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1962 4 Speed transmission options

Discussion in 'The Hokey Ass Message Board' started by The37Kid, Dec 25, 2011.

  1. jimi'shemi291
    Joined: Jan 21, 2009
    Posts: 9,499

    jimi'shemi291
    Member

    Heo, I am pretty sure that you are right there, both on the Facel and the earlier 300.

    Facel used the French tranny (tough bastard, earlier used in trucks after the war). And Chrysler may have offered it in 1963; in '64 the A833 was available.

     
  2. jimi'shemi291
    Joined: Jan 21, 2009
    Posts: 9,499

    jimi'shemi291
    Member

    Thanks, man. Honestly, I think THIS is why the HAMB cuts off at '65. Up 'til then, winning a stoplight race or a drag race meant --- a COMBO of (1) your mill (be it FoMoCo flatty or whatever), (2) a tough tranny (whatever you could afford:D), THEN (3) your skill ;) as a driver. Meaning? A "hotrod," a car a local guy built out of his brain, will, a friendly junkyard owner or two, a couple o' buddies.

    That three-part formula for drag racing (I mean local) changed, what with so-called factory hotrods -- which, of course, we now call muscle cars.

    This why 37Kid's concept makes for one of the most exciting and HAMB-friendly threads I've seen. '62, nothing made, or cast, later.

    :cool:


     
  3. The37Kid
    Joined: Apr 30, 2004
    Posts: 27,954

    The37Kid
    Member

    Thanks for setting the bar so high, guess I'll have to get moving on this project. I asked my son in law about a T-10, looks like his Dad may have a few.:)
     
  4. Studes had posi or "twin traction" in the 50's with the Dana 44's- my 56 truck came factory with one....also the 1960 Stude's got the T-10....my earlist Mopar 4 speed is date coded 4-12-63....

    think an early Ford 3sp with overdrive would be a good choice...just sayin...
     
  5. jimi'shemi291
    Joined: Jan 21, 2009
    Posts: 9,499

    jimi'shemi291
    Member

    Yup, in the U.S., it was Packard engineers who pioneers the LSD, which went by various marketing handles thereafter, depending on manufacturer.


    Bob, didn't mean to "pressure" you to speed up your project, buddy, :pas I know that part of YOUR enjoyment of the hobby is moving at your own pace -- "enjoying the ride," so to speak! :cool:

    It's just that it comes SO close to my dream project that slipped away for lack of money and a place to work, not to mention family and work issues.:( Life's like that, eh? :rolleyes: I had a good-running 4-speed '62 Hawk, plus a strong-running Hemi and a '32 Deuce three-window coupe body. I got THAT close. :eek: I still feel the sense of loss.

    I'm partial to 4-speeds over automatics. So, when I see someone planning to put a Hemi 4-speed setup into a coupe, I am on it like a moth to a flame! :D LOL. I guess you'd understand why.
     
  6. HEATHEN
    Joined: Nov 22, 2005
    Posts: 7,591

    HEATHEN
    Member
    from SIDNEY, NY

    Just to add a few pertinent points:

    The first year Chevrolet had a limited slip differential was '57, and Pontiac followed in '58. Not sure about Studebaker. The first year for four speed equipped Chevrolet passenger cars was '59---yeah, yeah, I know that your stepfather's cousin's best friend bought a new '57 BelAir with a factory four speed. Show me some definitive proof. No one has yet. As stated, Pontiac got the four speed in '60. If you want a T-10 with the old look of cast iron, keep your eyes open for an aftermarket replacement T-10 with a G.M. pattern. I've got one I picked up at a swap meet with a cast case and tailstock but a 1980 date code.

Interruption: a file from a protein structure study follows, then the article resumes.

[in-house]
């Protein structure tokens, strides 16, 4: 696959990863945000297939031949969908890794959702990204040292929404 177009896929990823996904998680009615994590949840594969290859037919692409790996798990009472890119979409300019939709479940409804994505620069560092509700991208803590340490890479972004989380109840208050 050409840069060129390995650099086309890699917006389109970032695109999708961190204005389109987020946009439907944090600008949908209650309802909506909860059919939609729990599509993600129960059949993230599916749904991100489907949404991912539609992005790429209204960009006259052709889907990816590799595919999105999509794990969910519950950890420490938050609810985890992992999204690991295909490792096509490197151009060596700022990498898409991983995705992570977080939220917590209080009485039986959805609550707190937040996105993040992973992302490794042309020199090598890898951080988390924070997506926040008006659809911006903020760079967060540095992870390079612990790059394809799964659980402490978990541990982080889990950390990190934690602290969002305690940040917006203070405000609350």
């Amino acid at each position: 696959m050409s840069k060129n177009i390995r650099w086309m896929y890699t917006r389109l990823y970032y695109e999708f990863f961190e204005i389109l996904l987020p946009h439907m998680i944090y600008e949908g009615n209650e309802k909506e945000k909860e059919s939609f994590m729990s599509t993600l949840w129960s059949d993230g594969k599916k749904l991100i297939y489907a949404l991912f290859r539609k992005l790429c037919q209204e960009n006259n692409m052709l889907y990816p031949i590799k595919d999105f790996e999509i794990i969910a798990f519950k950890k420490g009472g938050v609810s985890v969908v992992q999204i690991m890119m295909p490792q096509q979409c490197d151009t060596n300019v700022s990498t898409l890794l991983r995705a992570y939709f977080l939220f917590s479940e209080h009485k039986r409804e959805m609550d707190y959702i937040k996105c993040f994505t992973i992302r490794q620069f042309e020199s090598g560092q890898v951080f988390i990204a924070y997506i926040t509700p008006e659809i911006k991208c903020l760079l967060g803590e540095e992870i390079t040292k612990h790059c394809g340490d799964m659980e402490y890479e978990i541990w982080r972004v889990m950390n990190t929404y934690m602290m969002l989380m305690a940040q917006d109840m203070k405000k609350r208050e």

7. falcongeorge
    Joined: Aug 26, 2010
    Posts: 18,341

    falcongeorge
    Member
    from BC

    Wow! No shit! LSD eh? I guess thats not too surprising, considering the styling of some of those late 50's Packards and studes...:eek::D:p
     
  8. oldcarfart
    Joined: Apr 12, 2005
    Posts: 1,437

    oldcarfart
    Member

    T-5 with classic Hurst 4 speed knob, whose to know??
     
  9. oldcarfart
    Joined: Apr 12, 2005
    Posts: 1,437

    oldcarfart
    Member

    Have you ever driven a 3 speed OD unit? no 2nd gear panic shift issues, wind out 1st, lift up on gas for a mini-second just enough to release engine torque and wind out 1st OD then shift to 2nd OD then 3rd OD. You can drive all day in traffic with switching from 2nd to 2nd OD and back again with no clutch action as trans reverts back to non-OD below 35 mph and will free wheel coast with no decel. My '55 stude with 3.73 gears would pull 85 mph in 1st OD, so you launch, lift gas and re apply at about 35-40mph, wind out to 80-85 then shift to 2nd with shifter, so no shifter action until 80+ mph!!!!
     
  10. joel
    Joined: Oct 10, 2009
    Posts: 1,858

    joel
    ALLIANCE MEMBER

    STUDE BW with the input shaft shortened and the end turned down to fit Chevy pilot bearing; it has an iron case. Many walked out the back door of Studebaker in the late 50s. Some people believed the cases were stronger than the aluminum version. My project is '68 and back because thats when I bought the engine Hopup parts.
     
  11. jrlemke
    Joined: Dec 20, 2009
    Posts: 83

    jrlemke
    Member

    Studebaker introduced the T-10 4-spd in '61. The '61 and 1st 200 '62's had the Chev pattern. Late '62 'till '64 used the Ford pattern. The input shaft was different than G.M. or Ford, but can be modified to work. Also, the trans. pilot dia. was about .010" smaller. Jim
     
  12. The37Kid
    Joined: Apr 30, 2004
    Posts: 27,954

    The37Kid
    Member

    Done deal, the project is getting a T-10 from 1962 or before. Next step is picking out the Hurst shifter.
     
  13. falcongeorge
    Joined: Aug 26, 2010
    Posts: 18,341

    falcongeorge
    Member
    from BC

    Got one through the son in law?